(Reuters/Cynthia Karam)

Home-care workers are not baby sitters!

Thanks to a new rule change, 2 million Americans will finally be treated as dignified adults. Here's what it means


Josh Eidelson
September 23, 2013 10:12PM (UTC)

In a major and long-awaited move, the U.S. Department of Labor last week announced a finalized regulatory change that will extend federal minimum wage and overtime protections to nearly 2 million home-care workers for the first time.

Secretary of Labor Tom Perez told reporters that the long-awaited change “promotes the dignity of work” as well as “the dignity of aging in place.” He added that it meant workers caring for elderly or disabled clients in the home would no longer be treated like “teenage baby sitters performing casual employment,” but rather “treated with dignity, and their hard work is finally rewarded.”

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As I’ve reported, President Obama first announced the proposed rule change in 2011, and some involved expected it to be completed within his first term. It represents one of the most significant pro-labor moves to date by the Obama administration, which has come under criticism from some advocates for scrapping proposed new Department of Labor protections for child farmworkers, and taking years to advance proposed regulations on dangerous silica dust. The new rules also represent a dramatic recognition of a reality decried by activists: Growing numbers of U.S. workers have been explicitly excluded from federal laws establishing minimum wage and hour standards, and establishing a right to unionize. That’s included most domestic workers doing caring and cleaning work in the home – a sector that could double in size as baby boomers age.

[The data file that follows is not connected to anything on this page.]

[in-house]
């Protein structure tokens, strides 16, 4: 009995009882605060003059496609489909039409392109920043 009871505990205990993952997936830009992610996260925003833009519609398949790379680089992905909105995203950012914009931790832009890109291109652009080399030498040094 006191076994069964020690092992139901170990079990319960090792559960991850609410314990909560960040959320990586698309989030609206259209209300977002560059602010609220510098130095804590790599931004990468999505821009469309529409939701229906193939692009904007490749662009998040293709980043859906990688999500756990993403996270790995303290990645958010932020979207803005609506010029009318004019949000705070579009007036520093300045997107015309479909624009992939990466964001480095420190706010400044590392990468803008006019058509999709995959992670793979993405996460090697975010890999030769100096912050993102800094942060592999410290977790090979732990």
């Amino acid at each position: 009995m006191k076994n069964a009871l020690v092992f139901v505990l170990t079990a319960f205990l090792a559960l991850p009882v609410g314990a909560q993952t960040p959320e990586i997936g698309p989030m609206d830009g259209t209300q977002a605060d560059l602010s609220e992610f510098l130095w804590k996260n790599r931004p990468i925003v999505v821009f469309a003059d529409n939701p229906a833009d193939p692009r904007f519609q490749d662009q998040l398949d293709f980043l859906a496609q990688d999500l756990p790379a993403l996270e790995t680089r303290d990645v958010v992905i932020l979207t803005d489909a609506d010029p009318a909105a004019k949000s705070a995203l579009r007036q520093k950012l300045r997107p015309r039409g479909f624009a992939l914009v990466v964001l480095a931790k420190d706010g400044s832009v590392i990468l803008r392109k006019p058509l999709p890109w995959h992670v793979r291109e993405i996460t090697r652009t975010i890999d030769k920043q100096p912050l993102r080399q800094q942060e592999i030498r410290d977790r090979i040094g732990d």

“What is happening is that work is becoming more unstable, insecure, dangerous and vulnerable,” Ai-jen Poo, the director of the National Domestic Workers Alliance, told me in an April interview. “When I first started organizing domestic workers, people kind of perceived it as this very exotic shadow workforce at the margins of the economy.” But today, said Poo, “As more and more people become temporary, part-time or contracted, nobody knows who their real boss is, no one has collective bargaining, no one even knows what bargaining is and no one works in a workplace where bargaining is actually feasible. We’re essentially all becoming domestic workers.”

By significantly narrowing a so-called companionship exception, the new regulations will extend New Deal Fair Labor Standards Act protections to an estimated nearly 2 million domestic workers for the first time. But those workers will remain excluded from the protections of the FLSA’s older sibling, the National Labor Relations Act, which guarantees (on paper at least) the right of most workers to win collective bargaining with their boss. Denied formal collective bargaining, domestic workers over the past decade have nonetheless formed activist organizations in several states – part of a trend I’ve called “alt-labor” – which aim to raise labor standards through tactics ranging from social pressure on employers to new statewide laws. The long-sought federal rule change may be their greatest victory to date.